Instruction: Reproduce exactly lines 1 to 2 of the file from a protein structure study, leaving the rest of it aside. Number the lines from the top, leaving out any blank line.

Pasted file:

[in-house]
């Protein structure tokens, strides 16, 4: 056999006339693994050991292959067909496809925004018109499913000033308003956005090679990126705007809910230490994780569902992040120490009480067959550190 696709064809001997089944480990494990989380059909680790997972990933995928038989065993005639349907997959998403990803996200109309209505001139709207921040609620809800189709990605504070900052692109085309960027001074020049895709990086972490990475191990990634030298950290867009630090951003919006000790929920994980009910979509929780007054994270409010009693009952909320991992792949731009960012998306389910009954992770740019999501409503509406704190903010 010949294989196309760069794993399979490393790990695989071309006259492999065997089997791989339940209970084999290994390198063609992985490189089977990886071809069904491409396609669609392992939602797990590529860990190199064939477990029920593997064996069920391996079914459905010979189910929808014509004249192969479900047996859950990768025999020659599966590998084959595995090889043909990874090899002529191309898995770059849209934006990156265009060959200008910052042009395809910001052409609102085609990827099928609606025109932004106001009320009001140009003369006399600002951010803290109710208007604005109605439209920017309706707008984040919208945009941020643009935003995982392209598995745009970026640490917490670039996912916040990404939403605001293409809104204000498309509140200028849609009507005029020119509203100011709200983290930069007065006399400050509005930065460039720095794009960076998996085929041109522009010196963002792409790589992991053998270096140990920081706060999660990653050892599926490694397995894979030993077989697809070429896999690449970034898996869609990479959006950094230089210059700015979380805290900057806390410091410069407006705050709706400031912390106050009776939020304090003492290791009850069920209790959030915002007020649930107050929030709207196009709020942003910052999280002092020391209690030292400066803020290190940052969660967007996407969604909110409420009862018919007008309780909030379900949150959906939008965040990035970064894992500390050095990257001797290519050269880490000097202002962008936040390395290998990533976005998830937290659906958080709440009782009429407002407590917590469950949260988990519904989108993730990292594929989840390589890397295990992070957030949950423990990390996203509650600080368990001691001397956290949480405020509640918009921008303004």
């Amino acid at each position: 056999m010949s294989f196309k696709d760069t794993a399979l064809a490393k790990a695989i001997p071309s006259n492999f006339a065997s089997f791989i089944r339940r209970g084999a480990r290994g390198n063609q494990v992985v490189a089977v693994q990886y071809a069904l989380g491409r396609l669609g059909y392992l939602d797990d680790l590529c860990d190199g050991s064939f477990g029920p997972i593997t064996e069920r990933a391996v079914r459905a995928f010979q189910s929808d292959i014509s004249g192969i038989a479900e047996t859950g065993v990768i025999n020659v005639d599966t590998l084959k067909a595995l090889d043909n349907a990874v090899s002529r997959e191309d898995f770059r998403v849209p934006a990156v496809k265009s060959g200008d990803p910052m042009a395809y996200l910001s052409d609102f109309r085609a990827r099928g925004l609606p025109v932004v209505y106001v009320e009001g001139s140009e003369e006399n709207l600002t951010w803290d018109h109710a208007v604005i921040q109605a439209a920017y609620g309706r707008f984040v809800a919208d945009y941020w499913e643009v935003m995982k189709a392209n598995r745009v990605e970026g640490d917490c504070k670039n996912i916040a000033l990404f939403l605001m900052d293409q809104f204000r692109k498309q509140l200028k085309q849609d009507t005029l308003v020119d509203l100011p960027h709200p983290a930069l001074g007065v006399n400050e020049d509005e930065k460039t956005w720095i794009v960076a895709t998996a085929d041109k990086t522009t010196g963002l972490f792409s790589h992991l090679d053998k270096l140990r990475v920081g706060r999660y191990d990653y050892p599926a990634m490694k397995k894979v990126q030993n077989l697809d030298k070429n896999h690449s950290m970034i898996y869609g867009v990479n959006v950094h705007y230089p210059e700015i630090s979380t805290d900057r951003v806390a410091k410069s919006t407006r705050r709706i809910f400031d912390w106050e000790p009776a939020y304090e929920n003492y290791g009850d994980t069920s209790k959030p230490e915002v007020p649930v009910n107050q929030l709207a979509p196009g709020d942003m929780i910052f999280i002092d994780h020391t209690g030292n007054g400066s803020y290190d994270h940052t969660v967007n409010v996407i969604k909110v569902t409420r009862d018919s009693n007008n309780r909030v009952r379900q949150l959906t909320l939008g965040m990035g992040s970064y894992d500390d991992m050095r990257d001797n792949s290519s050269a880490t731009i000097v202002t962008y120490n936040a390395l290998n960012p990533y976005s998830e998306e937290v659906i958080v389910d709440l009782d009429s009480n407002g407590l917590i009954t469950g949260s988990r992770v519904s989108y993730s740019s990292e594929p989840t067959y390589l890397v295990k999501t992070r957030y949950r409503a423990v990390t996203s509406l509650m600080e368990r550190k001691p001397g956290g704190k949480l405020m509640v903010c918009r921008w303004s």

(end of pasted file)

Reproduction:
[in-house]
């Protein structure tokens, strides 16, 4: 056999006339693994050991292959067909496809925004018109499913000033308003956005090679990126705007809910230490994780569902992040120490009480067959550190 696709064809001997089944480990494990989380059909680790997972990933995928038989065993005639349907997959998403990803996200109309209505001139709207921040609620809800189709990605504070900052692109085309960027001074020049895709990086972490990475191990990634030298950290867009630090951003919006000790929920994980009910979509929780007054994270409010009693009952909320991992792949731009960012998306389910009954992770740019999501409503509406704190903010 010949294989196309760069794993399979490393790990695989071309006259492999065997089997791989339940209970084999290994390198063609992985490189089977990886071809069904491409396609669609392992939602797990590529860990190199064939477990029920593997064996069920391996079914459905010979189910929808014509004249192969479900047996859950990768025999020659599966590998084959595995090889043909990874090899002529191309898995770059849209934006990156265009060959200008910052042009395809910001052409609102085609990827099928609606025109932004106001009320009001140009003369006399600002951010803290109710208007604005109605439209920017309706707008984040919208945009941020643009935003995982392209598995745009970026640490917490670039996912916040990404939403605001293409809104204000498309509140200028849609009507005029020119509203100011709200983290930069007065006399400050509005930065460039720095794009960076998996085929041109522009010196963002792409790589992991053998270096140990920081706060999660990653050892599926490694397995894979030993077989697809070429896999690449970034898996869609990479959006950094230089210059700015979380805290900057806390410091410069407006705050709706400031912390106050009776939020304090003492290791009850069920209790959030915002007020649930107050929030709207196009709020942003910052999280002092020391209690030292400066803020290190940052969660967007996407969604909110409420009862018919007008309780909030379900949150959906939008965040990035970064894992500390050095990257001797290519050269880490000097202002962008936040390395290998990533976005998830937290659906958080709440009782009429407002407590917590469950949260988990519904989108993730990292594929989840390589890397295990992070957030949950423990990390996203509650600080368990001691001397956290949480405020509640918009921008303004």